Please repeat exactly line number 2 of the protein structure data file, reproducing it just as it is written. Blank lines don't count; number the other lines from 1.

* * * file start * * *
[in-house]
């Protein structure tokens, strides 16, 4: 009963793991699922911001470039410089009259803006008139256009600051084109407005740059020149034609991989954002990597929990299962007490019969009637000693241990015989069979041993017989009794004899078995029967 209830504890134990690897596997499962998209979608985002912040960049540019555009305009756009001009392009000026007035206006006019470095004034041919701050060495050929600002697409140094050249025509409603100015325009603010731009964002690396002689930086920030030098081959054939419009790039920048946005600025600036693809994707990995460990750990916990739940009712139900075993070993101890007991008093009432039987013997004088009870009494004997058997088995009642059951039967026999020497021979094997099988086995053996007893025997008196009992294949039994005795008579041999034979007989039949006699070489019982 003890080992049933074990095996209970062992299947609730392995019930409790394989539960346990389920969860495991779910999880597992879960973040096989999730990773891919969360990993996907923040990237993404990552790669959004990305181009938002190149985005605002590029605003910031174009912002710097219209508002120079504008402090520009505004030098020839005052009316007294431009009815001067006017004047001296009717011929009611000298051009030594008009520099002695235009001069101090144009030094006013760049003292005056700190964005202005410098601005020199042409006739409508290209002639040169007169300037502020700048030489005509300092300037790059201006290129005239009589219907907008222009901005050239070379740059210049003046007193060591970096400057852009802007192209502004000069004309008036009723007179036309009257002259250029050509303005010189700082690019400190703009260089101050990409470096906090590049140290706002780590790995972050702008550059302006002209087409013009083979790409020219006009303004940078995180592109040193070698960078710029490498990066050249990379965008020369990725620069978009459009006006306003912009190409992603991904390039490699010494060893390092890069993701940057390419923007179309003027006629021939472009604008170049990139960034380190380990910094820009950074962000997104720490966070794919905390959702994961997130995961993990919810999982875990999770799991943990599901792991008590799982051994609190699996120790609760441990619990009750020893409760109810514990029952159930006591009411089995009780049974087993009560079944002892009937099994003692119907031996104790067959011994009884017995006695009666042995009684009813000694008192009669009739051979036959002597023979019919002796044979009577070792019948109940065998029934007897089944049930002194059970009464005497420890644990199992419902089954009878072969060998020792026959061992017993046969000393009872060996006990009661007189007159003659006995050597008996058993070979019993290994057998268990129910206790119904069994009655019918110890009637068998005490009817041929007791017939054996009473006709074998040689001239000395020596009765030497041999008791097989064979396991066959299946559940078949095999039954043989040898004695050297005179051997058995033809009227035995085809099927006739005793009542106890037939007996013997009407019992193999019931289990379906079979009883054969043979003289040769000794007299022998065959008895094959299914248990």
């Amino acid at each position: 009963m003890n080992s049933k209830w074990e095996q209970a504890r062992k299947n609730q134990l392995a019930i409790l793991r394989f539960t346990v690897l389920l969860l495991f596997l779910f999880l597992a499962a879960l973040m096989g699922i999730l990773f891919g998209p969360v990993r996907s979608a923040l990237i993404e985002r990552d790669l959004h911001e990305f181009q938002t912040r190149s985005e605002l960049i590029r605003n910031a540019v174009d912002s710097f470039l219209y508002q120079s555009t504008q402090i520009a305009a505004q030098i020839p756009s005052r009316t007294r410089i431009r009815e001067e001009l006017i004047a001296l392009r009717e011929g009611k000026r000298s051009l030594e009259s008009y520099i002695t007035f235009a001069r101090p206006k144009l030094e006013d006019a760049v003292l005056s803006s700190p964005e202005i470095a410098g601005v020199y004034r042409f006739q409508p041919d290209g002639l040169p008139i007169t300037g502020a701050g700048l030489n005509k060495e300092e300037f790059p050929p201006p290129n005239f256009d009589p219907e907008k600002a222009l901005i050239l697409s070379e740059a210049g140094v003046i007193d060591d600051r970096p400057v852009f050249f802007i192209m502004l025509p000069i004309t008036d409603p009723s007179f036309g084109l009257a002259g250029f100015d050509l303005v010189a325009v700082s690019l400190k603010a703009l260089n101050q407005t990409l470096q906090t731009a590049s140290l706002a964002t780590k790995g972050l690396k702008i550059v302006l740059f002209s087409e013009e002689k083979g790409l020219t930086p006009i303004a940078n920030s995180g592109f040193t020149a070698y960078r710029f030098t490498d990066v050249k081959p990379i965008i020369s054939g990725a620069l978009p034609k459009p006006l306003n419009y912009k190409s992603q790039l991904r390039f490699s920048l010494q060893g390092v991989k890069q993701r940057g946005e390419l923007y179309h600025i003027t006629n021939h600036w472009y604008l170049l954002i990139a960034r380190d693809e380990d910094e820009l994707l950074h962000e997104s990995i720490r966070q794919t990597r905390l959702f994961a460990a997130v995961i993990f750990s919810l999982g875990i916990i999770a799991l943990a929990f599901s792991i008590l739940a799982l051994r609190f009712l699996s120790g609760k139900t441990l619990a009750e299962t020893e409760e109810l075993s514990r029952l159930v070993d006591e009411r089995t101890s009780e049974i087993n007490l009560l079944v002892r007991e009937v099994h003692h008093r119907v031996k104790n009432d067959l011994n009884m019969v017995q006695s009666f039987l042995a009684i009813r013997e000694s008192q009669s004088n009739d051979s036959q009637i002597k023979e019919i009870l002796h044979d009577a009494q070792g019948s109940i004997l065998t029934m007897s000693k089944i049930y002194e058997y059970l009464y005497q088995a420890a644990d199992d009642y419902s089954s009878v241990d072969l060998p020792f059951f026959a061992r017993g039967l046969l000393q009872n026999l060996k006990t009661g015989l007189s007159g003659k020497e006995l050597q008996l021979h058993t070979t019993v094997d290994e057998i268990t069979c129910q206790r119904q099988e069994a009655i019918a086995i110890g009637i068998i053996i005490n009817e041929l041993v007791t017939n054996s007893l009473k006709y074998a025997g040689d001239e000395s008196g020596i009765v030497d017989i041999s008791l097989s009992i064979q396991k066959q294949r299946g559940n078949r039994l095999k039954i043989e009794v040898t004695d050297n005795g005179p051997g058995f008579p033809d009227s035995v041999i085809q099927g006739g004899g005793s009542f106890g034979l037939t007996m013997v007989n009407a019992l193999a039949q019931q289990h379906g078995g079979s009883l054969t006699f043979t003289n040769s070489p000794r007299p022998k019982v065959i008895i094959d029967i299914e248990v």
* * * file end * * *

């Protein structure tokens, strides 16, 4: 009963793991699922911001470039410089009259803006008139256009600051084109407005740059020149034609991989954002990597929990299962007490019969009637000693241990015989069979041993017989009794004899078995029967 209830504890134990690897596997499962998209979608985002912040960049540019555009305009756009001009392009000026007035206006006019470095004034041919701050060495050929600002697409140094050249025509409603100015325009603010731009964002690396002689930086920030030098081959054939419009790039920048946005600025600036693809994707990995460990750990916990739940009712139900075993070993101890007991008093009432039987013997004088009870009494004997058997088995009642059951039967026999020497021979094997099988086995053996007893025997008196009992294949039994005795008579041999034979007989039949006699070489019982 003890080992049933074990095996209970062992299947609730392995019930409790394989539960346990389920969860495991779910999880597992879960973040096989999730990773891919969360990993996907923040990237993404990552790669959004990305181009938002190149985005605002590029605003910031174009912002710097219209508002120079504008402090520009505004030098020839005052009316007294431009009815001067006017004047001296009717011929009611000298051009030594008009520099002695235009001069101090144009030094006013760049003292005056700190964005202005410098601005020199042409006739409508290209002639040169007169300037502020700048030489005509300092300037790059201006290129005239009589219907907008222009901005050239070379740059210049003046007193060591970096400057852009802007192209502004000069004309008036009723007179036309009257002259250029050509303005010189700082690019400190703009260089101050990409470096906090590049140290706002780590790995972050702008550059302006002209087409013009083979790409020219006009303004940078995180592109040193070698960078710029490498990066050249990379965008020369990725620069978009459009006006306003912009190409992603991904390039490699010494060893390092890069993701940057390419923007179309003027006629021939472009604008170049990139960034380190380990910094820009950074962000997104720490966070794919905390959702994961997130995961993990919810999982875990999770799991943990599901792991008590799982051994609190699996120790609760441990619990009750020893409760109810514990029952159930006591009411089995009780049974087993009560079944002892009937099994003692119907031996104790067959011994009884017995006695009666042995009684009813000694008192009669009739051979036959002597023979019919002796044979009577070792019948109940065998029934007897089944049930002194059970009464005497420890644990199992419902089954009878072969060998020792026959061992017993046969000393009872060996006990009661007189007159003659006995050597008996058993070979019993290994057998268990129910206790119904069994009655019918110890009637068998005490009817041929007791017939054996009473006709074998040689001239000395020596009765030497041999008791097989064979396991066959299946559940078949095999039954043989040898004695050297005179051997058995033809009227035995085809099927006739005793009542106890037939007996013997009407019992193999019931289990379906079979009883054969043979003289040769000794007299022998065959008895094959299914248990």